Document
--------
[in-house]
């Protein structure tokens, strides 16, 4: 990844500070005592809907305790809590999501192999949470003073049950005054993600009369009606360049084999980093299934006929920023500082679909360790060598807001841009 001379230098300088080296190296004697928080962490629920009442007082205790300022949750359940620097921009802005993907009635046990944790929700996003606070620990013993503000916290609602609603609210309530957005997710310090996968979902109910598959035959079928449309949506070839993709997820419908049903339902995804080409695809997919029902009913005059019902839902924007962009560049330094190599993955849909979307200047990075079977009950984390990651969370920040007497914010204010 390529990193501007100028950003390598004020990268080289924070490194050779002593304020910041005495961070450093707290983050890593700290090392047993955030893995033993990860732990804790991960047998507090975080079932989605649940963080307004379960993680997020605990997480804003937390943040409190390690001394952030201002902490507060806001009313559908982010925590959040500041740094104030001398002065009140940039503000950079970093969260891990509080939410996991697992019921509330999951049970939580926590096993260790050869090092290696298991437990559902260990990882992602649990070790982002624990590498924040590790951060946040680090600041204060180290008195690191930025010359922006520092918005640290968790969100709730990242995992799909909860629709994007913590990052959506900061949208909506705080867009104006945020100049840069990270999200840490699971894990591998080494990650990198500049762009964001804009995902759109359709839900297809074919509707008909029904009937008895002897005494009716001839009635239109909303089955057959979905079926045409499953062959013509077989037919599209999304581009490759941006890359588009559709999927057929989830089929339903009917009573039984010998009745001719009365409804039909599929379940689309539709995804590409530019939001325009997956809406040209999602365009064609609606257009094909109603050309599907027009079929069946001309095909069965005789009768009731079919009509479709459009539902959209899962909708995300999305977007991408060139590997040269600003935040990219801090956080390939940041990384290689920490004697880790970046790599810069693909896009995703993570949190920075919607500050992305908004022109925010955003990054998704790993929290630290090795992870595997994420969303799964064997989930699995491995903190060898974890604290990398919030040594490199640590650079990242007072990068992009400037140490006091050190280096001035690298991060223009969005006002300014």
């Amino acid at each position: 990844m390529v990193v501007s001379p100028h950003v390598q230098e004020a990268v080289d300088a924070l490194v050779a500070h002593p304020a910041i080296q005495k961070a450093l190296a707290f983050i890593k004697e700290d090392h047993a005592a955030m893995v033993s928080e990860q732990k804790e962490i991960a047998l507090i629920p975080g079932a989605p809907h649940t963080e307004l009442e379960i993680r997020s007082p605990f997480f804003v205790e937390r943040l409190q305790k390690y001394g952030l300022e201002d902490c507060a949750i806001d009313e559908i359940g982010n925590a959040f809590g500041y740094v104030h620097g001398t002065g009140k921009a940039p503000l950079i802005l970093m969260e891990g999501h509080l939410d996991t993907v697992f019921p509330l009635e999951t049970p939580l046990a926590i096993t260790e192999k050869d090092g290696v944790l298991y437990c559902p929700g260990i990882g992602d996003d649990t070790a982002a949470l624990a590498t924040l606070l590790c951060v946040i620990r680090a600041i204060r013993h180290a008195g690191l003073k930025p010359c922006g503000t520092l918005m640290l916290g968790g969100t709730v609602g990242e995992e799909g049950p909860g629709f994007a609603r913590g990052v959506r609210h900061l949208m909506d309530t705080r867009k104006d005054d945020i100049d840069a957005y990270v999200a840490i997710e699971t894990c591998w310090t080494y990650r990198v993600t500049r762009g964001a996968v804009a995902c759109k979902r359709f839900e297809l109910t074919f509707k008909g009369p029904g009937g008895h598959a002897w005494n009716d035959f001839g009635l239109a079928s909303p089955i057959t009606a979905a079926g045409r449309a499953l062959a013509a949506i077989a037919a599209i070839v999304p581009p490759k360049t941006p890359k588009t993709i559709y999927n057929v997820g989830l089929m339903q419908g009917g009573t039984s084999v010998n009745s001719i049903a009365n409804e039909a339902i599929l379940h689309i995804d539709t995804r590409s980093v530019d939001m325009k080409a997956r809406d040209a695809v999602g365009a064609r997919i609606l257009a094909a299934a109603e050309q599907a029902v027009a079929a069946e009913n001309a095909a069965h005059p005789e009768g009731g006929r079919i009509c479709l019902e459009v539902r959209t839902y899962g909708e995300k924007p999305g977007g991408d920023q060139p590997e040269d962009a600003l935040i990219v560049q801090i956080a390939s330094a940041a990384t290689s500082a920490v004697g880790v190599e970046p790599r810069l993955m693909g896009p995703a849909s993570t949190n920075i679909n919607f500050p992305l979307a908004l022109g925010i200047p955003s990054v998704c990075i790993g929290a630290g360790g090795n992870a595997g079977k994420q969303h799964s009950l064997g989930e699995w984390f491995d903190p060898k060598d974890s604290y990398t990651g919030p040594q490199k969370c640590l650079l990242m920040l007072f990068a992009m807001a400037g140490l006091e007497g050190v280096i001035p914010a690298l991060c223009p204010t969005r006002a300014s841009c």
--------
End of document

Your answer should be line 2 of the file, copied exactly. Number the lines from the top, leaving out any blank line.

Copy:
């Protein structure tokens, strides 16, 4: 990844500070005592809907305790809590999501192999949470003073049950005054993600009369009606360049084999980093299934006929920023500082679909360790060598807001841009 001379230098300088080296190296004697928080962490629920009442007082205790300022949750359940620097921009802005993907009635046990944790929700996003606070620990013993503000916290609602609603609210309530957005997710310090996968979902109910598959035959079928449309949506070839993709997820419908049903339902995804080409695809997919029902009913005059019902839902924007962009560049330094190599993955849909979307200047990075079977009950984390990651969370920040007497914010204010 390529990193501007100028950003390598004020990268080289924070490194050779002593304020910041005495961070450093707290983050890593700290090392047993955030893995033993990860732990804790991960047998507090975080079932989605649940963080307004379960993680997020605990997480804003937390943040409190390690001394952030201002902490507060806001009313559908982010925590959040500041740094104030001398002065009140940039503000950079970093969260891990509080939410996991697992019921509330999951049970939580926590096993260790050869090092290696298991437990559902260990990882992602649990070790982002624990590498924040590790951060946040680090600041204060180290008195690191930025010359922006520092918005640290968790969100709730990242995992799909909860629709994007913590990052959506900061949208909506705080867009104006945020100049840069990270999200840490699971894990591998080494990650990198500049762009964001804009995902759109359709839900297809074919509707008909029904009937008895002897005494009716001839009635239109909303089955057959979905079926045409499953062959013509077989037919599209999304581009490759941006890359588009559709999927057929989830089929339903009917009573039984010998009745001719009365409804039909599929379940689309539709995804590409530019939001325009997956809406040209999602365009064609609606257009094909109603050309599907027009079929069946001309095909069965005789009768009731079919009509479709459009539902959209899962909708995300999305977007991408060139590997040269600003935040990219801090956080390939940041990384290689920490004697880790970046790599810069693909896009995703993570949190920075919607500050992305908004022109925010955003990054998704790993929290630290090795992870595997994420969303799964064997989930699995491995903190060898974890604290990398919030040594490199640590650079990242007072990068992009400037140490006091050190280096001035690298991060223009969005006002300014």